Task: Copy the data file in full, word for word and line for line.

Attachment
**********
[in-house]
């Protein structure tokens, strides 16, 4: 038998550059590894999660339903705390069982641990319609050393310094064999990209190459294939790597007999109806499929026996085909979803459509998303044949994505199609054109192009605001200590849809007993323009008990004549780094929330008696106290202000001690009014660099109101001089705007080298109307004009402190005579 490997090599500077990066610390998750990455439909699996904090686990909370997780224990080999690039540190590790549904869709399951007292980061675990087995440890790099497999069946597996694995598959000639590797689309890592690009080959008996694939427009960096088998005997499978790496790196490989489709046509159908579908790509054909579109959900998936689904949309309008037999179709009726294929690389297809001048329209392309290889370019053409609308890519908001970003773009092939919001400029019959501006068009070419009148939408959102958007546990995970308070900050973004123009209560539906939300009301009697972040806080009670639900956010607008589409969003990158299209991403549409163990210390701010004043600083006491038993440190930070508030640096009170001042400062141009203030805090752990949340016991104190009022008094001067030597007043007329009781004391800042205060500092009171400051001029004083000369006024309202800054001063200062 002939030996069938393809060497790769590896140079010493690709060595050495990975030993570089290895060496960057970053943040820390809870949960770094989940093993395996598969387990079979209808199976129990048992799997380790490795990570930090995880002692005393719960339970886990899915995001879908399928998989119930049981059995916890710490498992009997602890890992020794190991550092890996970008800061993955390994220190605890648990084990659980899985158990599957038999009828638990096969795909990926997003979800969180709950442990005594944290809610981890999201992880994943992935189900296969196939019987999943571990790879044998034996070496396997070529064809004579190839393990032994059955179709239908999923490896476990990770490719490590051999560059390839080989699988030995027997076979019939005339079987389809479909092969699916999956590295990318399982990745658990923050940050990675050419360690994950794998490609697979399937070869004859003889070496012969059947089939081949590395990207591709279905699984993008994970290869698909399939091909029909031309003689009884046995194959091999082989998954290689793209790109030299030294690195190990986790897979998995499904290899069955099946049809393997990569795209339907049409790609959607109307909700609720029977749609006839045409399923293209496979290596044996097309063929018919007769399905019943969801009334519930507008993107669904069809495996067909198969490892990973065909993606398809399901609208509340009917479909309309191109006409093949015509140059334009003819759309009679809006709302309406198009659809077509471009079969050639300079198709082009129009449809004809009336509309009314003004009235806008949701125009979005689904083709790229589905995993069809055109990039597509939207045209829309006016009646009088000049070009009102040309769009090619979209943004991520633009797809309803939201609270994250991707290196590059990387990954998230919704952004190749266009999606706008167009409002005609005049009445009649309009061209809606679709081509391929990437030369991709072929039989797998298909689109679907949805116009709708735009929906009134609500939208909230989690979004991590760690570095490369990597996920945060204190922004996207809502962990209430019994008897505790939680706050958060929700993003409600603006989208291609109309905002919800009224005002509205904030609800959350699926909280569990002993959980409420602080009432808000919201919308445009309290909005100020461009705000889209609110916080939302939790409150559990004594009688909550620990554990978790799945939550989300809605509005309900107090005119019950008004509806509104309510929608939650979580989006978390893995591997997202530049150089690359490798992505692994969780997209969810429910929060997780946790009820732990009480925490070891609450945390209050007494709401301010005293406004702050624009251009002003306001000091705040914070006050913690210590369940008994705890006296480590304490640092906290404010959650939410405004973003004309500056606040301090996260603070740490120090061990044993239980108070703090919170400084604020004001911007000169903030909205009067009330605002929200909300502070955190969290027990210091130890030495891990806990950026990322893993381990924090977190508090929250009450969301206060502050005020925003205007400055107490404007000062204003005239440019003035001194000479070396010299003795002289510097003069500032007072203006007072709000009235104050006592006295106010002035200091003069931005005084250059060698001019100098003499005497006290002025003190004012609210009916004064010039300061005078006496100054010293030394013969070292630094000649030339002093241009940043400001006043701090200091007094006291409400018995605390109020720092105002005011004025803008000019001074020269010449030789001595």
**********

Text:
[in-house]
């Protein structure tokens, strides 16, 4: 038998550059590894999660339903705390069982641990319609050393310094064999990209190459294939790597007999109806499929026996085909979803459509998303044949994505199609054109192009605001200590849809007993323009008990004549780094929330008696106290202000001690009014660099109101001089705007080298109307004009402190005579 490997090599500077990066610390998750990455439909699996904090686990909370997780224990080999690039540190590790549904869709399951007292980061675990087995440890790099497999069946597996694995598959000639590797689309890592690009080959008996694939427009960096088998005997499978790496790196490989489709046509159908579908790509054909579109959900998936689904949309309008037999179709009726294929690389297809001048329209392309290889370019053409609308890519908001970003773009092939919001400029019959501006068009070419009148939408959102958007546990995970308070900050973004123009209560539906939300009301009697972040806080009670639900956010607008589409969003990158299209991403549409163990210390701010004043600083006491038993440190930070508030640096009170001042400062141009203030805090752990949340016991104190009022008094001067030597007043007329009781004391800042205060500092009171400051001029004083000369006024309202800054001063200062 002939030996069938393809060497790769590896140079010493690709060595050495990975030993570089290895060496960057970053943040820390809870949960770094989940093993395996598969387990079979209808199976129990048992799997380790490795990570930090995880002692005393719960339970886990899915995001879908399928998989119930049981059995916890710490498992009997602890890992020794190991550092890996970008800061993955390994220190605890648990084990659980899985158990599957038999009828638990096969795909990926997003979800969180709950442990005594944290809610981890999201992880994943992935189900296969196939019987999943571990790879044998034996070496396997070529064809004579190839393990032994059955179709239908999923490896476990990770490719490590051999560059390839080989699988030995027997076979019939005339079987389809479909092969699916999956590295990318399982990745658990923050940050990675050419360690994950794998490609697979399937070869004859003889070496012969059947089939081949590395990207591709279905699984993008994970290869698909399939091909029909031309003689009884046995194959091999082989998954290689793209790109030299030294690195190990986790897979998995499904290899069955099946049809393997990569795209339907049409790609959607109307909700609720029977749609006839045409399923293209496979290596044996097309063929018919007769399905019943969801009334519930507008993107669904069809495996067909198969490892990973065909993606398809399901609208509340009917479909309309191109006409093949015509140059334009003819759309009679809006709302309406198009659809077509471009079969050639300079198709082009129009449809004809009336509309009314003004009235806008949701125009979005689904083709790229589905995993069809055109990039597509939207045209829309006016009646009088000049070009009102040309769009090619979209943004991520633009797809309803939201609270994250991707290196590059990387990954998230919704952004190749266009999606706008167009409002005609005049009445009649309009061209809606679709081509391929990437030369991709072929039989797998298909689109679907949805116009709708735009929906009134609500939208909230989690979004991590760690570095490369990597996920945060204190922004996207809502962990209430019994008897505790939680706050958060929700993003409600603006989208291609109309905002919800009224005002509205904030609800959350699926909280569990002993959980409420602080009432808000919201919308445009309290909005100020461009705000889209609110916080939302939790409150559990004594009688909550620990554990978790799945939550989300809605509005309900107090005119019950008004509806509104309510929608939650979580989006978390893995591997997202530049150089690359490798992505692994969780997209969810429910929060997780946790009820732990009480925490070891609450945390209050007494709401301010005293406004702050624009251009002003306001000091705040914070006050913690210590369940008994705890006296480590304490640092906290404010959650939410405004973003004309500056606040301090996260603070740490120090061990044993239980108070703090919170400084604020004001911007000169903030909205009067009330605002929200909300502070955190969290027990210091130890030495891990806990950026990322893993381990924090977190508090929250009450969301206060502050005020925003205007400055107490404007000062204003005239440019003035001194000479070396010299003795002289510097003069500032007072203006007072709000009235104050006592006295106010002035200091003069931005005084250059060698001019100098003499005497006290002025003190004012609210009916004064010039300061005078006496100054010293030394013969070292630094000649030339002093241009940043400001006043701090200091007094006291409400018995605390109020720092105002005011004025803008000019001074020269010449030789001595």